Root Canal Treatment (RCT)
A root canal is a treatment to save a badly damaged or infected tooth. The procedure involves removing the damaged or cracked area of the tooth, removing the nerve inside the root, cleaning and disinfecting it and then filling and sealing it.
If tooth left untreated then infection can spread into surrounding the tissue and cause abscess and swelling.
Eventually tooth has to be extracted.
The Common Causes of RCT
What to Expect During a Root Canal Procedure?
A root canal treatment may require one visit or may need two separate visits.
The dentist uses local anesthesia to numb the tooth. Generally, a small sheet of rubber (rubber dam) is used to isolate the tooth.
Small opening is made inside the tooth and all damaged or dead nerve is removed, inside of the root is thoroughly cleaned and disinfected with antimicrobial solution and dried and it is sealed with inert material called as guttapercha. After that, permanent or temporary filling is placed on the tooth.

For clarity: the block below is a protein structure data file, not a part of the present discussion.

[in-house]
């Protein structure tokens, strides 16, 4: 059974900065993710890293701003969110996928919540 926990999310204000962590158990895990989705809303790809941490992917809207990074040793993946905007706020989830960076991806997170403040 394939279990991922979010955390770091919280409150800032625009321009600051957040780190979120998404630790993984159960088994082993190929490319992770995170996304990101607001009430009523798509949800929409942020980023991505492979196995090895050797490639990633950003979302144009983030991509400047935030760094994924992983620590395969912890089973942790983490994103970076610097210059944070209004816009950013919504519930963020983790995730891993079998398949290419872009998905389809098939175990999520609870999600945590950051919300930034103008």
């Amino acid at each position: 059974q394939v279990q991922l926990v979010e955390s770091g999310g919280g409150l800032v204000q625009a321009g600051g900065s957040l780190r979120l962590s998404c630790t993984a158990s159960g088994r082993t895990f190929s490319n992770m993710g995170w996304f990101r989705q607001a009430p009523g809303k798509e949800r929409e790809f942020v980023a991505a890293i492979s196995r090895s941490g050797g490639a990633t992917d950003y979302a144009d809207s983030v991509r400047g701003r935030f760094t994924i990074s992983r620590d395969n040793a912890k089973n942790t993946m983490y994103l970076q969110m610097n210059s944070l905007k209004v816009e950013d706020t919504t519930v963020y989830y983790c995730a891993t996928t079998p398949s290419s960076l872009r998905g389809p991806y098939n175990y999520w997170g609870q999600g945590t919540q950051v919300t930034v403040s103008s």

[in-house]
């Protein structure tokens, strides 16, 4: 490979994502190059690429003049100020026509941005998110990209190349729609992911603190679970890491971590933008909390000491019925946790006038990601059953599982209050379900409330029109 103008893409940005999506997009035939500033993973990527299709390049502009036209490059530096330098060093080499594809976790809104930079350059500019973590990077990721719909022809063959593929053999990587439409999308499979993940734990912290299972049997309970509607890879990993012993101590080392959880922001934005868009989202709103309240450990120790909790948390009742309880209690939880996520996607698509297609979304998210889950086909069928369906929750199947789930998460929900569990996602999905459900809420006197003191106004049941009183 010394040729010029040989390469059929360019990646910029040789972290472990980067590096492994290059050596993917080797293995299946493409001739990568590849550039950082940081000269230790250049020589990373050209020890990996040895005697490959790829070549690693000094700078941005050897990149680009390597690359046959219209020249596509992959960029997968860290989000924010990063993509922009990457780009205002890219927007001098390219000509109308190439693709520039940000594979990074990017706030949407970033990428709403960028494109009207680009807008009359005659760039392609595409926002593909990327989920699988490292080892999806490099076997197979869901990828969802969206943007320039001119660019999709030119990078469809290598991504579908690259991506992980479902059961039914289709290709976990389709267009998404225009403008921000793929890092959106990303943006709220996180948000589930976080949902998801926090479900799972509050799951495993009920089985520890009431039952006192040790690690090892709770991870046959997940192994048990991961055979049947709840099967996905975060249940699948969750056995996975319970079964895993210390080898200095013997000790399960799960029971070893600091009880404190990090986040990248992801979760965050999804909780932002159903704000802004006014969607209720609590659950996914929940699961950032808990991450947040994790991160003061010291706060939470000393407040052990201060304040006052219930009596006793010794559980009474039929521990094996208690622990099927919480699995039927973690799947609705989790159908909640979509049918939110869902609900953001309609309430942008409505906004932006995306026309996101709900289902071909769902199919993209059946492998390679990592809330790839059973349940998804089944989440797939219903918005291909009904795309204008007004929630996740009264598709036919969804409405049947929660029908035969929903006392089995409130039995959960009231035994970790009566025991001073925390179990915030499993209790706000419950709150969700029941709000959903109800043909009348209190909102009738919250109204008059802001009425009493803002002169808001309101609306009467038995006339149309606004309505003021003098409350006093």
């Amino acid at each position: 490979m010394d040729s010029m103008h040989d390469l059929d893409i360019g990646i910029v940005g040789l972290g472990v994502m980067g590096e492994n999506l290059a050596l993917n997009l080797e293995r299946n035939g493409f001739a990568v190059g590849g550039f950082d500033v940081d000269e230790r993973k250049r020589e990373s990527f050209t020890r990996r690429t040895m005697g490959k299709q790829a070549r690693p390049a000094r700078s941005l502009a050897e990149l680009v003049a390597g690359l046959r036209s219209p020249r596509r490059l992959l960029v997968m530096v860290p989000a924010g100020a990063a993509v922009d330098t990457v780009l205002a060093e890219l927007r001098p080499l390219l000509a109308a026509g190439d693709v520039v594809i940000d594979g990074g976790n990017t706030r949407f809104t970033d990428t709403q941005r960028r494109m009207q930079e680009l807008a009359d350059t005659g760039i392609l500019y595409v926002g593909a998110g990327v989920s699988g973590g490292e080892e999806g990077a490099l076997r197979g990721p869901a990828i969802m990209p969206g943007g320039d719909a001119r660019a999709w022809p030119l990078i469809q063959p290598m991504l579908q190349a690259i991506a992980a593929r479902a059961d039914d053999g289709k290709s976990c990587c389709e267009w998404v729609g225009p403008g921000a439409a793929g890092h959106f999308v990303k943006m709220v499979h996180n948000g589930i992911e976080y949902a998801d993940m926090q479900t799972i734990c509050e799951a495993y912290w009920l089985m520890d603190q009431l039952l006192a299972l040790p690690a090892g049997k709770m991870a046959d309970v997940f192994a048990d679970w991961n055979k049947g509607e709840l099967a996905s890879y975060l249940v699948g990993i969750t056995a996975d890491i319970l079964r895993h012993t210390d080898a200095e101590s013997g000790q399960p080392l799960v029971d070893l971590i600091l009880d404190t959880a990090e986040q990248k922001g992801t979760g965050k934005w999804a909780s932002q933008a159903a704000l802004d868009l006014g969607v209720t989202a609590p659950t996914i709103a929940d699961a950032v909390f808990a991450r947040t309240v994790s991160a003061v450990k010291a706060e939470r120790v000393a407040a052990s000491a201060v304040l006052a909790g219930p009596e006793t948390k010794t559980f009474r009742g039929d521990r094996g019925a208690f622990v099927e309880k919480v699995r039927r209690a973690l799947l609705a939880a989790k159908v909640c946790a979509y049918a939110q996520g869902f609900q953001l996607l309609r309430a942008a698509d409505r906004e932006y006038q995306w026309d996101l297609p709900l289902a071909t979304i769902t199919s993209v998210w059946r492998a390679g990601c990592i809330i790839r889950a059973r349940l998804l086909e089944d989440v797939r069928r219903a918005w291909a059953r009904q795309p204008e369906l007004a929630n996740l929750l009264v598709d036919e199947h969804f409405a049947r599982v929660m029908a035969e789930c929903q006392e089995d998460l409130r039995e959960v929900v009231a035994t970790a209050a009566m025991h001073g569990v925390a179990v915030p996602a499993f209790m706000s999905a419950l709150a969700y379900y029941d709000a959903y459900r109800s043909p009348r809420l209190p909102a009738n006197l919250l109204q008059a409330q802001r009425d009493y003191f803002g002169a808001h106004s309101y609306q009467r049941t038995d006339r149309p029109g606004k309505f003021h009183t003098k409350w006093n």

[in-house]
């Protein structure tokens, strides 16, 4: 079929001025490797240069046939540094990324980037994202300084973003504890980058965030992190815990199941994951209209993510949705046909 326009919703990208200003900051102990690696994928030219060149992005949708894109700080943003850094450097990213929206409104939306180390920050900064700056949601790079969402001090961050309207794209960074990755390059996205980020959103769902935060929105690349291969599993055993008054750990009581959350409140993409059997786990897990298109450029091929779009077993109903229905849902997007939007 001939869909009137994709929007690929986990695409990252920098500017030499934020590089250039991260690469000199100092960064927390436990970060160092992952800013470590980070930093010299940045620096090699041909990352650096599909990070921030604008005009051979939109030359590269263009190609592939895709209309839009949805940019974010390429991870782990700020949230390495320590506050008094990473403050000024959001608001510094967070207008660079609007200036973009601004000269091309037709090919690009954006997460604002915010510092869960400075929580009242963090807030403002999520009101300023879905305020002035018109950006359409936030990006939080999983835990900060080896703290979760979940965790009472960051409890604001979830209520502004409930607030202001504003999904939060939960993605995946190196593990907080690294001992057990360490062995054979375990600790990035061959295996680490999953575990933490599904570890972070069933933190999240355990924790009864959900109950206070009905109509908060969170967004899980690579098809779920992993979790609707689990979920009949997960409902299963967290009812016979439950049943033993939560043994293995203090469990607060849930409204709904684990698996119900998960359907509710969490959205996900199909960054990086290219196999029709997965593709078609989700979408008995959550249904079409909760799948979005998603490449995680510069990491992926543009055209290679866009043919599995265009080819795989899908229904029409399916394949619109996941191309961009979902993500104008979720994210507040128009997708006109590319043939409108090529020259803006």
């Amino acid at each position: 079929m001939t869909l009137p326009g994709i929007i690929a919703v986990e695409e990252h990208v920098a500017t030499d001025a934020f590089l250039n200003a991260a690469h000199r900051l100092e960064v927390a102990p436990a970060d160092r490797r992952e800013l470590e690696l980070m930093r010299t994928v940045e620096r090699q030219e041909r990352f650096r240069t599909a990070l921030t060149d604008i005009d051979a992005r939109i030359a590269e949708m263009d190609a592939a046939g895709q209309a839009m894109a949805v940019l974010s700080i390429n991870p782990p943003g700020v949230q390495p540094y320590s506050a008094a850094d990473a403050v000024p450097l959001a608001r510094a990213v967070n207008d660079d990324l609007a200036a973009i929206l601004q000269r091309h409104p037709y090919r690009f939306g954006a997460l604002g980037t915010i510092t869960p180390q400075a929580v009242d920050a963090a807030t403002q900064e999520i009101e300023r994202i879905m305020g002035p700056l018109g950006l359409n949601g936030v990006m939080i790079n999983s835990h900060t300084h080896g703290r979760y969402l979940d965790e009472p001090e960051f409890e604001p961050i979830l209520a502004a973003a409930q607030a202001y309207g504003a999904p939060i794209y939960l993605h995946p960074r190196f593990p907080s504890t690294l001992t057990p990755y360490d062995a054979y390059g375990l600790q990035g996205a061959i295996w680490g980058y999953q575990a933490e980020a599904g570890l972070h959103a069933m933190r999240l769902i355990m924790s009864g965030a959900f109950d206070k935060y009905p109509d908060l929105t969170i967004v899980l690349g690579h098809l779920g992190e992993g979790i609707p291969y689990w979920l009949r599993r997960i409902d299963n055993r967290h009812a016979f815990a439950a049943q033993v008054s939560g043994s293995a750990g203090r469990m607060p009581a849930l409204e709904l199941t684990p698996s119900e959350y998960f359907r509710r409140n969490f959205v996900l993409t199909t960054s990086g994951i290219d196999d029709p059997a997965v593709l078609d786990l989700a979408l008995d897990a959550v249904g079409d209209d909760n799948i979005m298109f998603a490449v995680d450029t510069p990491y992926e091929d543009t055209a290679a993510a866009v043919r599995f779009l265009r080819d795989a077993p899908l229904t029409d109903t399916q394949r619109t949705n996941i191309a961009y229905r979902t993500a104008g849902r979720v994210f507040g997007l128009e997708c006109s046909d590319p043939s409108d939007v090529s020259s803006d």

Your dentist will then use very small tools, such as a small drill, to access the inside of the tooth by creating an opening in the top portion of the tooth. Next, the dentist will use small files to clear away the damaged and diseased pulp from the inside of the tooth. They will also use the files to shape the inner chamber of the tooth and root and might irrigate the chamber with water to wash away any remaining pulp. Your dentist might also put an antimicrobial solution in the chamber to kill any remaining bacteria and reduce the risk for further infection.
After a root canal treatment, teeth commonly become brittle, as nerve has been removed from the tooth. Therefore, it is imperative to crown or cap the tooth.